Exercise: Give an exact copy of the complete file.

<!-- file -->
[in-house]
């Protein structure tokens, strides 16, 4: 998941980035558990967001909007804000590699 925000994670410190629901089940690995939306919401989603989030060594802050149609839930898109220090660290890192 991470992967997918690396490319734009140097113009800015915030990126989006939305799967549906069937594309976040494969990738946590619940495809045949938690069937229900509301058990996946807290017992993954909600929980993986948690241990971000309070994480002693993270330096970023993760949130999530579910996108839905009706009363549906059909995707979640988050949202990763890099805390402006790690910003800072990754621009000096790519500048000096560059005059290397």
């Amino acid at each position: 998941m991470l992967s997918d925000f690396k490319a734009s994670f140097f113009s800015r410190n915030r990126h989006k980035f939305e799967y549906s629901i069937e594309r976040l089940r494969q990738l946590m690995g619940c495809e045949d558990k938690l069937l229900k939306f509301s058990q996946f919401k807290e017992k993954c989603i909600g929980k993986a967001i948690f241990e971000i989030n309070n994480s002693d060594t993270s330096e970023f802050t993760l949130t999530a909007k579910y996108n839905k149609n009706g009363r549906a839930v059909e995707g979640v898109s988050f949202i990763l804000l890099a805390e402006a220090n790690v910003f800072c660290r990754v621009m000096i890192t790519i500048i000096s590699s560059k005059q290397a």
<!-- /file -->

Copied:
[in-house]
């Protein structure tokens, strides 16, 4: 998941980035558990967001909007804000590699 925000994670410190629901089940690995939306919401989603989030060594802050149609839930898109220090660290890192 991470992967997918690396490319734009140097113009800015915030990126989006939305799967549906069937594309976040494969990738946590619940495809045949938690069937229900509301058990996946807290017992993954909600929980993986948690241990971000309070994480002693993270330096970023993760949130999530579910996108839905009706009363549906059909995707979640988050949202990763890099805390402006790690910003800072990754621009000096790519500048000096560059005059290397």
């Amino acid at each position: 998941m991470l992967s997918d925000f690396k490319a734009s994670f140097f113009s800015r410190n915030r990126h989006k980035f939305e799967y549906s629901i069937e594309r976040l089940r494969q990738l946590m690995g619940c495809e045949d558990k938690l069937l229900k939306f509301s058990q996946f919401k807290e017992k993954c989603i909600g929980k993986a967001i948690f241990e971000i989030n309070n994480s002693d060594t993270s330096e970023f802050t993760l949130t999530a909007k579910y996108n839905k149609n009706g009363r549906a839930v059909e995707g979640v898109s988050f949202i990763l804000l890099a805390e402006a220090n790690v910003f800072c660290r990754v621009m000096i890192t790519i500048i000096s590699s560059k005059q290397a």